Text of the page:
Post a new topic
    4 Replies Latest reply on Jul 26, 2012 9:38 AM by Moderator Berta

    Small business nightmare accounting issue

    Ezelle Newbie

      We have a small business (corporation) and have been in business for over 25 years.  We've been too lax with our on staff accountant who had been employed for 10+ years and finally made the decision to let her go.  We knew from pc monitoring that she was not working most of the day also from billing errors and lack of financials and bad financials.


      We had no idea how bad the problem was and are now finding she has not posted payments, not reconciled bank since 09, not paid some taxes etc etc.


      Our question is what to do now?.  We are frantically trying to catch up postings etc and make sure vendors / taxes are paid.  Also she ran financials through 7/11 but after seeing mistakes and lack of bank reconciliations we feel certain they are not accurate.


      Do we try to back track or start over or what? 




        • Re: Small business nightmare accounting issue
          OfficeGoddess Navigator

          I would start by finding a good bookkeeper,   Then, I would have them verify and/or enter all of last year's transactions - and be sure and notify your accountant of the situation so they can, if necessary, file a tax extension for 2011.  I would then go back year-by-year and verify/enter all transactions, again notifying your accountant as each year is completed.  I don't file taxes, myself, but I know they can do an amended filing for at least the prior 3 years.


          I have a client that I've been with for 7 years that had a similar situation when they hired me.  The diff being that it was only 2 years of messed up accounting. Their accountant was able to get the tax extension and the prior year's tax returns amended without too much trouble.


          Lily Chambers

          The Virtual Office Goddess, LLC

          Author: How To Do Your Own Small Business Bookkeeping

          • Re: Small business nightmare accounting issue
            Kirsten Clark Adventurer

            After you find a good bookkeeper, it's important to review and understand your financial reports on a monthly basis.

            • Re: Small business nightmare accounting issue
              Tran Nguyen Tracker

              I agree with OfficeGoddess and Kirsten, you need to find yourself a good bookkeeper.


              My only concern is with such a lapse in internal control, will the bookkeeper even know where to start and how to root through some of the information. As an accountant and bookkeeper, I have had to deal with this before and it is a terrible headache.


              But first thing is to not panic. Also, since you have been in business for 25 years, I do not recommend you starting over. You would lose the audit trail and that would be catastrophic if you were to be audited. I say your best bet is to backtrack, but within reason. In order to get this back together, you'll need the following:


              1. Bank Statements from prior periods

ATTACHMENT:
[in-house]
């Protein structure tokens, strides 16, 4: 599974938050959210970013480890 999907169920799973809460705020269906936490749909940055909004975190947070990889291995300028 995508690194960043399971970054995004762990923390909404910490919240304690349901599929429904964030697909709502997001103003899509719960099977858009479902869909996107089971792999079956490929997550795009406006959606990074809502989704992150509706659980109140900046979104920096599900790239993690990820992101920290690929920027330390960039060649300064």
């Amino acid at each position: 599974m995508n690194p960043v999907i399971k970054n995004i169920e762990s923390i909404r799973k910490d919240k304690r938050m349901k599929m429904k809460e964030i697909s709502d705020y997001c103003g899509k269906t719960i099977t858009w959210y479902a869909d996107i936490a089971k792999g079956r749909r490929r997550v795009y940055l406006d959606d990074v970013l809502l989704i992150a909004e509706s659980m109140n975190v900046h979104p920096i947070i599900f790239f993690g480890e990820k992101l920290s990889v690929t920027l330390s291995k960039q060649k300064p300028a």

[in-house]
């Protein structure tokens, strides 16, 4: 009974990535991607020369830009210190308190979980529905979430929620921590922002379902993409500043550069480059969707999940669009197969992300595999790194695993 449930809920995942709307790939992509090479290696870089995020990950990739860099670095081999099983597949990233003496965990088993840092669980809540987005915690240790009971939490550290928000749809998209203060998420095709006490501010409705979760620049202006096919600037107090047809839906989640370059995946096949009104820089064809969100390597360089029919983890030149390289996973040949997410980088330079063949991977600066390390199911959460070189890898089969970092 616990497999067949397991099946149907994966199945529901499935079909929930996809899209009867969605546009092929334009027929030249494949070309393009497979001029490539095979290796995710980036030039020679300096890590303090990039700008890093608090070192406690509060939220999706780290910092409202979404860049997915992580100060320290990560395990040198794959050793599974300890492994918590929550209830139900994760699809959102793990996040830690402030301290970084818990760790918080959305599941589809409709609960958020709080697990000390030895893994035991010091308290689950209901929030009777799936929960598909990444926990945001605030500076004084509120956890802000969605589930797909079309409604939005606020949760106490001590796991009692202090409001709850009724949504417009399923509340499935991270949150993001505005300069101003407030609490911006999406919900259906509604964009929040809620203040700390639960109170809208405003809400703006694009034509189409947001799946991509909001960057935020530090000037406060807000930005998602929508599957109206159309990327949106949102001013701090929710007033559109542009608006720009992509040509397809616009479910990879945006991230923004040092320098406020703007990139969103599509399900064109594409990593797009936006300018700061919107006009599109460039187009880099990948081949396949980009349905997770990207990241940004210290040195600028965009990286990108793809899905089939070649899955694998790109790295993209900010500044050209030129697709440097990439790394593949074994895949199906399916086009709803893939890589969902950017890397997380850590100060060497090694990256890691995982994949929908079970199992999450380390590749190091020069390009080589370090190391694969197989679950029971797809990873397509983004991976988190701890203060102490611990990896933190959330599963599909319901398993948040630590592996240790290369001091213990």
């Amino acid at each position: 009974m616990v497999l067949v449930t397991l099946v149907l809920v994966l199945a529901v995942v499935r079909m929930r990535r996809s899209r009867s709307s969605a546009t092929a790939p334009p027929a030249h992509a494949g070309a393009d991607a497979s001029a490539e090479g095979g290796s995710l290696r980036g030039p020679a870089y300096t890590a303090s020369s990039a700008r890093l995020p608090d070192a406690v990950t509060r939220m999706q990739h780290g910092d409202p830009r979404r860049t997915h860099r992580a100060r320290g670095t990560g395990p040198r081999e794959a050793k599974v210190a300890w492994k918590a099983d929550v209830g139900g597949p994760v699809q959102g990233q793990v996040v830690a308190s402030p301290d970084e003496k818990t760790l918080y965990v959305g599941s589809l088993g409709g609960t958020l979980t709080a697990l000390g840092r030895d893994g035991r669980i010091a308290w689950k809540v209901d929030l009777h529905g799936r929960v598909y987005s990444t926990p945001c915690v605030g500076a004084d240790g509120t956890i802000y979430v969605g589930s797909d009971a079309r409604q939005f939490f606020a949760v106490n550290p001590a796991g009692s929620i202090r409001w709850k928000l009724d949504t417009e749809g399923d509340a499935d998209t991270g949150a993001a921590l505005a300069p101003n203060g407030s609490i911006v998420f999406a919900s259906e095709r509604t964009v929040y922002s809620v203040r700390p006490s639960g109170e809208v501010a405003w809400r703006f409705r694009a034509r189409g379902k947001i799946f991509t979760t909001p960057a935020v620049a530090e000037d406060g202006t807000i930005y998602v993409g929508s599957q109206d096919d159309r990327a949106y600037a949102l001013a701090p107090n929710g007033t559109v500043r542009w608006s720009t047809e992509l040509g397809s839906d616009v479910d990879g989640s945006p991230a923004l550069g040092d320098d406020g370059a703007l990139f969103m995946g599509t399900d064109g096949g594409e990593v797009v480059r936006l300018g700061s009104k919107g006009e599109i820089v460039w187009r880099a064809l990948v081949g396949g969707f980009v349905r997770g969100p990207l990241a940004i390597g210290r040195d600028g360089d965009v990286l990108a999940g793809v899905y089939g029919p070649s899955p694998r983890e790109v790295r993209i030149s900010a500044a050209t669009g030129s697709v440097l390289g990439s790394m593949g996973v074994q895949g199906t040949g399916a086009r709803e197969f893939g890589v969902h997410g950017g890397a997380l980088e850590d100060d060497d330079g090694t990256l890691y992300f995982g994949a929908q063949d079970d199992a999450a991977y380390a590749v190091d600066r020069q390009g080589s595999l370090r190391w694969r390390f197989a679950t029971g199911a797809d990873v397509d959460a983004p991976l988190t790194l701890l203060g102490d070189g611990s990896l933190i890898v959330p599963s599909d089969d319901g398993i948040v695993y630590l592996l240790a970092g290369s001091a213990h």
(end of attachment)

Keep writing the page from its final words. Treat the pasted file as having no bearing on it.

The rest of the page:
2. Credit Card Statements from prior periods
              3. Call your vendors for a list of all current and outstanding balances
              4. Notify your tax accountant, you can amend the last 3 years  ------> however, the very fact that your tax accountant did not bring it to your attention that the numbers dropped or looked weird means you should consider finding a new one
              5. Go back and enter (off of the bank/credit card statement) all the transactions that were never entered -------> you won't remember them all, but you will get some of them. This way, only your line items will be inaccurate, but your overall numbers will be correct. Also, because it is a bank statement, it will have much more creditability if you are audited than a receipt you kept
              6. Don't worry about getting everything correct; just worry about getting everything in
              7. The unpaid taxes, it depends (see below response)
              8. Close out the years as you go, and give it to your tax accountant


              Unpaid Taxes

              It depends on the taxes. Any unpaid tax means trouble, but it also depends on the tax. Normally a good accountant will be able to call the IRS or the State Department of Revenue and negotiate some terms so you don't get in trouble when you pay -- not to be rude, but when I say "good accountant" I don't mean the tax accountant who didn't realize there was anything wrong with your yearly filing.


              The IRS and the State will most likely send you a letter asking for the payment and the amount due. If you can pay the full amount, the's good. If you cannot, you'll have interest on the amount until it is paid off.


              Also, if the task above seems too daunting, consider taking it to an accounting firm. They have both the accountants, bookkeepers, and support staff to enter that on a fly. It will be expensive, but so is hiring an hourly person to dig through everything. Let me know if this helps and if I can be of any further assistant.


              Tran N Nguyen

              Accountant & Owner

              Tran'sActions Accounting, LLC

              • Re: Small business nightmare accounting issue
                Moderator Berta Guide

                Lots of great information and advice here. How's things going Ezelle? Have you found a new accountant?